By Amy Mullis
I have a terrible sense of direction. My dad, who served his country in the Navy during World War II, considers anyone who can’t tell direction by the stars an underachiever with communist alliances.
I don’t even know east from west. Dad tried to deport me when I was born just because I got my Poles reversed and slid backwards into the world. I once asked him why, if port meant left, all the portholes weren’t on the left side of the ship. He said I was adopted and began to refer to me as Comrade.
I’d once recklessly promised the kids I’d take them camping, and since children never forget a promise made while you’re asleep, one summer morning my sisters packed the compact car with snacks from the crinkly-paper-wrapped food groups, handed me a map, and expected to find the campsite while our clothes still fit.
Glancing at the map, I noted that we would be traveling in the direction known to me as “down and a little to the right.” I checked the snack supply, carefully folded the map, and gave the go ahead to proceed.
“Why do you always have to wad up the map like that?” my sister asked lovingly.
“Shut up and drive.” I answered airily. I checked the snacks again. We might need more chocolate.
We were going to a state park in the next town. The whole trip should take less than an hour, mostly by highway.
By suppertime we had crossed the state line twice, eaten our snacks, and were beginning to eye the remaining Ho Ho like the last chicken leg on the plate at the family reunion. We traveled on roads that still had buffalo tracks. At least once I saw the bleached skull of a steer marking the path.
Sisters are good for a lot of things. Their clothes always look better on you than yours do. Their kids steal straws from fast food restaurants and make random animal sounds to make your kids look like keepers. And sometimes, just when you need it, they will say the stupid thing so you don’t have to.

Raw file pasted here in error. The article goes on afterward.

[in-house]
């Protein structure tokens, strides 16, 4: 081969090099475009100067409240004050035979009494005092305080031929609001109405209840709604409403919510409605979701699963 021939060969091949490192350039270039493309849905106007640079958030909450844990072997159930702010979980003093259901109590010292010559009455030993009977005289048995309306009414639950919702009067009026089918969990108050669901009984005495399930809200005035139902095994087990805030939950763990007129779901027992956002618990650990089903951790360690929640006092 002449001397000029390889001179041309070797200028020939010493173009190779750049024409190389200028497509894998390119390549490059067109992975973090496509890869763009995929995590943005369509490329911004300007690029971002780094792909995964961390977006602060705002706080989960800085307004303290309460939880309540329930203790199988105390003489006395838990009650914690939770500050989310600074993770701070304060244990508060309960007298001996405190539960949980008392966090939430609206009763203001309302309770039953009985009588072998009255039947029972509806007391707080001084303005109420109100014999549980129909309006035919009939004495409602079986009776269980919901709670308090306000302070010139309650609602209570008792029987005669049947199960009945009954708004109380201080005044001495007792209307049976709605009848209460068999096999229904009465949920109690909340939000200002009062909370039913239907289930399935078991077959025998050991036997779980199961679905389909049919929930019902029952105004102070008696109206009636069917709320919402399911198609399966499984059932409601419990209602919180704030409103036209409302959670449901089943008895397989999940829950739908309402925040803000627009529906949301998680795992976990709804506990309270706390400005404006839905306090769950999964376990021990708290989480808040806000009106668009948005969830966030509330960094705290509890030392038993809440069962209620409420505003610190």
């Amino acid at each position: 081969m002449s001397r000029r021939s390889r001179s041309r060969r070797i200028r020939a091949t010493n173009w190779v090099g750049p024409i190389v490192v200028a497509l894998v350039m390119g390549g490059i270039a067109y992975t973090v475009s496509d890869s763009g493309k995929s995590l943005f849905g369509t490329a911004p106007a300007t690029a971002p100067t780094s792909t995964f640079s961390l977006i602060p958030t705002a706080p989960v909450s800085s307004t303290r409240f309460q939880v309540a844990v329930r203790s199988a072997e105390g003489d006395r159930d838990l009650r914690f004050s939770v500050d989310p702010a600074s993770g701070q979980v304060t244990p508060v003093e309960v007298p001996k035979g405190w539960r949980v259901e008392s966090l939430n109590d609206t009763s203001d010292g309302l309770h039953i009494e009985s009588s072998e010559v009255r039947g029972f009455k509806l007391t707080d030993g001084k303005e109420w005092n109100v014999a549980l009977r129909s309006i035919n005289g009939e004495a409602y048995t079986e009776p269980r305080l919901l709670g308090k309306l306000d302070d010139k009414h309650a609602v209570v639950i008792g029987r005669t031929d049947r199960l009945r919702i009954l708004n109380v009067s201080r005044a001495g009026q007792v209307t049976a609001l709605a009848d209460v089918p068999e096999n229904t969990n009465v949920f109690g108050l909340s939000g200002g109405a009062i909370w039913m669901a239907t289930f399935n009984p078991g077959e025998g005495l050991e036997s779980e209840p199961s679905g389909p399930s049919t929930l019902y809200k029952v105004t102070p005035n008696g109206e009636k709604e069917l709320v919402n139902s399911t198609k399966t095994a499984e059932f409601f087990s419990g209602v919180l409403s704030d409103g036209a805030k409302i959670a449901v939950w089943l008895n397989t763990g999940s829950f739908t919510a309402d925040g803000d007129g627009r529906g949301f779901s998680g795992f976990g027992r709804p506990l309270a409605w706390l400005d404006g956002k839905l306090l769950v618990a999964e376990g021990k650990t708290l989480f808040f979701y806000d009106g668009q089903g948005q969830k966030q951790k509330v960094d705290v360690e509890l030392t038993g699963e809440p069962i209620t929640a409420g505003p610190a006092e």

As we crossed yet another state line in the direction denoted on modern topographical maps as “UP,” my sister peered through the windshield at the sun setting behind a string of dusky mountains designated on the map as “SOMEWHERE ELSE” and said, (I promise she really said this.)
“If we could see it, we could drive to it.” Silence settled in the car. Even the kids stopped kicking the seat and writing their names on the windows in drool. The radio stopped playing. Crickets chirped.
The mountain we were looking for was roughly mountain-sized, festooned with trees and threaded over with rushing streams, all-in-all standard as far as mountains go.
One child leaned over to the other and whispered confidentially, “If we could see it from two states away, it would be the biggest mountain in the world!”
“Well, Comrade,” I announced. “The world is round. We can keep going the way we came or we can turn this wagon train around and give it another shot.”
She looked at me and her lips curled back from her teeth.
I don’t think the map will ever fold correctly again.